Last Updated on January 19, 2017, by eNotes Editorial. Word Count: 642
McNally, Terrence 1939–
McNally, an American, is a dramatist with a fine comic talent. (See also Contemporary Authors, Vols. 45-48.)
A classic farce in modern (un)dress—that's the very bright idea behind Terrence McNally's new play ["The Tubs"] instead of drawing rooms and ladies' boudoirs, the scene is a male bathhouse; and the inevitable philandering husband … dallies with boys instead of dollies. But the structural mechanics are classical—mistaken identity, chase scenes, a network of doors to open and slam…. McNally's basic problem is also classical: he has grasped the spirit but not the mechanical intricacies of farce—although a funnier, more serviceable set, and funnier, more personally inventive actors might have been a help. McNally's humor is genuine and often original; its farce outlets just aren't sufficiently mathematical, subtle, or imaginative to sustain what is still a very bright idea.
Marilyn Stasio, in Cue (copyright © 1974 by Cue Publications, Inc.), January 14, 1974, p. 17.
The non-stop hilarity of Terrence McNally's new pair of one-act comedies ["Bad Habits"] derives from his amused fascination with obsessive behavior. "Ravenswood" is a wacky sanatorium whose wacky director prescribes complete indulgence of such "bad habits" as drinking, smoking, and sexual promiscuity. The second play, "Dunelawn," shows us an equally daffy institution whose daffy director dictates complete abstention from all such practices. The two outlandish institutions accommodate almost every conceivable form of social neurotic, from a cherubic sado-masochist to a monumentally narcissistic show-biz couple…. Although both plays are casually structured, the character satire is dead-on accurate, and for all its zaniness has a niceness of logical clarity that is akin to classical farce.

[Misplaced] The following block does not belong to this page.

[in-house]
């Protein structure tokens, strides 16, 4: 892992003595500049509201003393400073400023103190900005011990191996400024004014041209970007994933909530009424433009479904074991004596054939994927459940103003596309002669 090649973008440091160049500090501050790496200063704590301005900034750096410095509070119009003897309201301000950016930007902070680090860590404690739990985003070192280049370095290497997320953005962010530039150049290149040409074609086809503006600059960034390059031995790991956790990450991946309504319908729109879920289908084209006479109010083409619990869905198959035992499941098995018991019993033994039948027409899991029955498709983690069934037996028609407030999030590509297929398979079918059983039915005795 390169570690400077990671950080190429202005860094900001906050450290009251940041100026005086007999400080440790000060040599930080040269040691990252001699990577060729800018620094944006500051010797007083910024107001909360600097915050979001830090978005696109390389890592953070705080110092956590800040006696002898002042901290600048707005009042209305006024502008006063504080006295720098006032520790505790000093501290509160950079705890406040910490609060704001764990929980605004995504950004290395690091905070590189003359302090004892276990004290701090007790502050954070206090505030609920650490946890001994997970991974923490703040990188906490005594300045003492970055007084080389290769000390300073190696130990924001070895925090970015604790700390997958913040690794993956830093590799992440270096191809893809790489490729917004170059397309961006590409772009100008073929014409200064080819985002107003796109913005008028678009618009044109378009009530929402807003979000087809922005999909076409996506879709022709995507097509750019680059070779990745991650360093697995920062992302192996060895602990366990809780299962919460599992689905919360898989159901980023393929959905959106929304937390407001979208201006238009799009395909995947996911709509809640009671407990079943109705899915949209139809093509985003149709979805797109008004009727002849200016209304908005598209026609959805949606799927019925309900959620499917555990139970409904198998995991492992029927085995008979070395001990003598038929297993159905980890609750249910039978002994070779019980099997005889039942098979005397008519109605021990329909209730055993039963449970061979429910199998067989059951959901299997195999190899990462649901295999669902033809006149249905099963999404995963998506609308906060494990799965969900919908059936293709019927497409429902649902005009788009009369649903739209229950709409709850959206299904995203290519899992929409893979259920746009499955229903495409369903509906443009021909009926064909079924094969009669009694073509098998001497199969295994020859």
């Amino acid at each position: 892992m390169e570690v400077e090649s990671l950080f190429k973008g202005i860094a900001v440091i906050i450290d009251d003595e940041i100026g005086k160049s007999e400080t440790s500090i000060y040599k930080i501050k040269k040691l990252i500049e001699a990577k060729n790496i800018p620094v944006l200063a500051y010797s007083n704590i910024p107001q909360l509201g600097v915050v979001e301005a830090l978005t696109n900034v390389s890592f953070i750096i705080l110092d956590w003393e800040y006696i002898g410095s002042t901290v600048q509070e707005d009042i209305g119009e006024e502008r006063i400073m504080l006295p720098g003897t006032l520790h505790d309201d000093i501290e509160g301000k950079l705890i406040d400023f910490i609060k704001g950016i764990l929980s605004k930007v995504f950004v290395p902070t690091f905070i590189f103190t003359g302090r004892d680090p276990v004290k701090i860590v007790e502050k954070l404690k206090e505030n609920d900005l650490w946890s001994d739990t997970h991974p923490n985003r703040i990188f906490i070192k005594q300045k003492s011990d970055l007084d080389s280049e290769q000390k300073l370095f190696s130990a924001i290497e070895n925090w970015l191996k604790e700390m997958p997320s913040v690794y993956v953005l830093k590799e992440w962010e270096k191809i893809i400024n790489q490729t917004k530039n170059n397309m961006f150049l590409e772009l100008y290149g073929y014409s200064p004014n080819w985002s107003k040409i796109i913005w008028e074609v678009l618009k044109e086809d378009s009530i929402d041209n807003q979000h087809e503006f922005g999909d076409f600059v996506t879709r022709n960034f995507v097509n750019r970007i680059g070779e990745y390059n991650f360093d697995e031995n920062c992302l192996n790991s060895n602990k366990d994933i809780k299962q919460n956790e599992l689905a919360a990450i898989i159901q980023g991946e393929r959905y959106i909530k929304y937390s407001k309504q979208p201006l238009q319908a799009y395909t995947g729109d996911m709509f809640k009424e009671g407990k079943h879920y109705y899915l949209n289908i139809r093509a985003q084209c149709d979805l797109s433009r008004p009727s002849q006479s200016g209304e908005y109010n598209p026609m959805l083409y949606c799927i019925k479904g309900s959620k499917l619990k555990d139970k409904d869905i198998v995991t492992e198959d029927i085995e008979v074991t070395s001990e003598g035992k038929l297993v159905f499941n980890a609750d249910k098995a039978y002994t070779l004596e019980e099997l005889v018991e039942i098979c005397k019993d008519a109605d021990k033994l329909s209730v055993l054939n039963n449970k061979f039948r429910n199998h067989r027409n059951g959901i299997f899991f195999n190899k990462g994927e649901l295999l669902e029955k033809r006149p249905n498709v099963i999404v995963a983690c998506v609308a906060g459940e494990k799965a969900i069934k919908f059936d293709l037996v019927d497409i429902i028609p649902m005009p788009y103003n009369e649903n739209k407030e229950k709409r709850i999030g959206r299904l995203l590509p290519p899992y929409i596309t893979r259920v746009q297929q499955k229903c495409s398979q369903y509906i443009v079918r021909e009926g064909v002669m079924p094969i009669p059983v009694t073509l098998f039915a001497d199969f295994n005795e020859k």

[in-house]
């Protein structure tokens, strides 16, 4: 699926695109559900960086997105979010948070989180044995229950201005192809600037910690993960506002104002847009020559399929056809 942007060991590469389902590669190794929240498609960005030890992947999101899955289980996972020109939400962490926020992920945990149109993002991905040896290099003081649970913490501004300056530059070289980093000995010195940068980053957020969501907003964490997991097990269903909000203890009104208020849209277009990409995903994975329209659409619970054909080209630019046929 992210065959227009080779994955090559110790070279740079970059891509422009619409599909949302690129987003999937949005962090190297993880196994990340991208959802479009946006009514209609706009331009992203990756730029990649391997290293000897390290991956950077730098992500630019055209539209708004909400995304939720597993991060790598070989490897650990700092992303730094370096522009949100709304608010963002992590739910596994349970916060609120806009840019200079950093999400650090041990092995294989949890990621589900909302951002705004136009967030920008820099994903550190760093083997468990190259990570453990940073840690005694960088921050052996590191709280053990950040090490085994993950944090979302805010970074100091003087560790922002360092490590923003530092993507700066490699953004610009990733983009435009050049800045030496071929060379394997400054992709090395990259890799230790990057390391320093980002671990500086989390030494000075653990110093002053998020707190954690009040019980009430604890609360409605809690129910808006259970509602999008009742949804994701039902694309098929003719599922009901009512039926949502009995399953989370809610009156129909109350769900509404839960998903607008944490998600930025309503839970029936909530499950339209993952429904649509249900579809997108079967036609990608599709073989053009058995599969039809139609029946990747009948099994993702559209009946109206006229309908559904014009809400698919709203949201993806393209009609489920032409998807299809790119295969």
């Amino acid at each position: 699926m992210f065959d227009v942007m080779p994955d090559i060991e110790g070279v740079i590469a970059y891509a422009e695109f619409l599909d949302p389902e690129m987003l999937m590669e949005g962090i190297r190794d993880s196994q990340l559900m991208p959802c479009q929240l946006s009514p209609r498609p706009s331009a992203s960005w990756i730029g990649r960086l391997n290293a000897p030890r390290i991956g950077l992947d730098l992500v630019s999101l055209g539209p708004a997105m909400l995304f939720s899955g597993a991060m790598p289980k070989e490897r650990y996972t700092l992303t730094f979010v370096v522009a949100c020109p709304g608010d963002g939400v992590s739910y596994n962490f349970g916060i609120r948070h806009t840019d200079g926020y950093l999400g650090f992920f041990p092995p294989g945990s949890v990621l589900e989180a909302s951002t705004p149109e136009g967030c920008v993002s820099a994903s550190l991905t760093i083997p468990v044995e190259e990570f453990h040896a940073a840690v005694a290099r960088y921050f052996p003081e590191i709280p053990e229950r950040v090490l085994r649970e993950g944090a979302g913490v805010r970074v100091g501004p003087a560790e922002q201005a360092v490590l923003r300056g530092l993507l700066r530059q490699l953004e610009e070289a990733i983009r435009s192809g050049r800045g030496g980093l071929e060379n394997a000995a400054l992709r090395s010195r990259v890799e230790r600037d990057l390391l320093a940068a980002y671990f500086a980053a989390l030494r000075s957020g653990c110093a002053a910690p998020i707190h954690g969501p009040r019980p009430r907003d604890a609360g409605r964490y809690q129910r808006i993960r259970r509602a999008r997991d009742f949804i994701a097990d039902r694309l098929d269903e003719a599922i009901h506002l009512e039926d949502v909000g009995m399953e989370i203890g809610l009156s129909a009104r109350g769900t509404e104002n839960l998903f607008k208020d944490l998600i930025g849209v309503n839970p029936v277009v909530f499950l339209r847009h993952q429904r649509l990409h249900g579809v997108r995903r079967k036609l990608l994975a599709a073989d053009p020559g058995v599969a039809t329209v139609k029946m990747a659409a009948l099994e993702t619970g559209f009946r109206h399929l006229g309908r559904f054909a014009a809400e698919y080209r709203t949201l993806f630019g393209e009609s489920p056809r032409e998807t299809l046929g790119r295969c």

Marilyn Stasio, in Cue (copyright © 1974 by Cue Publications, Inc.), February 11, 1974, p. 17.
Both [Ravenswood and Dunelaw, two one-acters produced under the program title, Bad Habits] go on a bit too long, and in both McNally succumbs to his chronic weakness, the inability to find the right ending. But this is not the amiably floundering McNally of Tommy Flowers and Whiskey; this is the McNally of Next and Noon, at his sick, mean, absurd yet purposive best, vicious crack topping vicious crack in the most demurely trotted-out fashion, like debutantes being presented at Court. For McNally, nothing has been desecrated enough not to deserve another friendly kick in the butt….
McNally, who was once Albee's protégé and disciple, has moved far beyond his now stagnating master, as if he had sucked him dry, and then some. You can call these plays unwholesome, inhuman—whatever you like—but not undazzling or unfunny.
John Simon, "No Regalia, No Regality," in New York Magazine (© 1974 by NYM Corp.; reprinted by permission of New York Magazine and John Simon), February 18, 1974, p. 78.
Terrence McNally is one of the most adept practitioners of the comedy of insult. His two one-act skits entitled Bad Habits are the best examples of his writing in this mode….
Both plays aim their shafts at institutions for the treatment of psychological disturbances—"encounter groups." The ills the patients suffer, McNally indicates, are more benign than their cure. Everyone has a right to his "disease," and both the desire to rid oneself of it and the methods employed to heal it are bogus.
I am stating this much more solemnly than McNally does. His plays are spoofs and at times quite funny….
There is, of course, a satiric element in these sketches which sustains and "justifies" them. But there is no real criticism in them: the grotesquerie of the jokes supersedes all. These, in turn, are based on a strain of generalized dislike. The undeclared "message" is: people are no damned good, so let's leave them alone to proceed on their own nasty way—which is, after all, our way! The bitterness inherent in this cannot be acknowledged; it is masked as fun and games. We laugh to free ourselves from what is implied.
Harold Clurman, in The Nation, March 2, 1974, p. 285.
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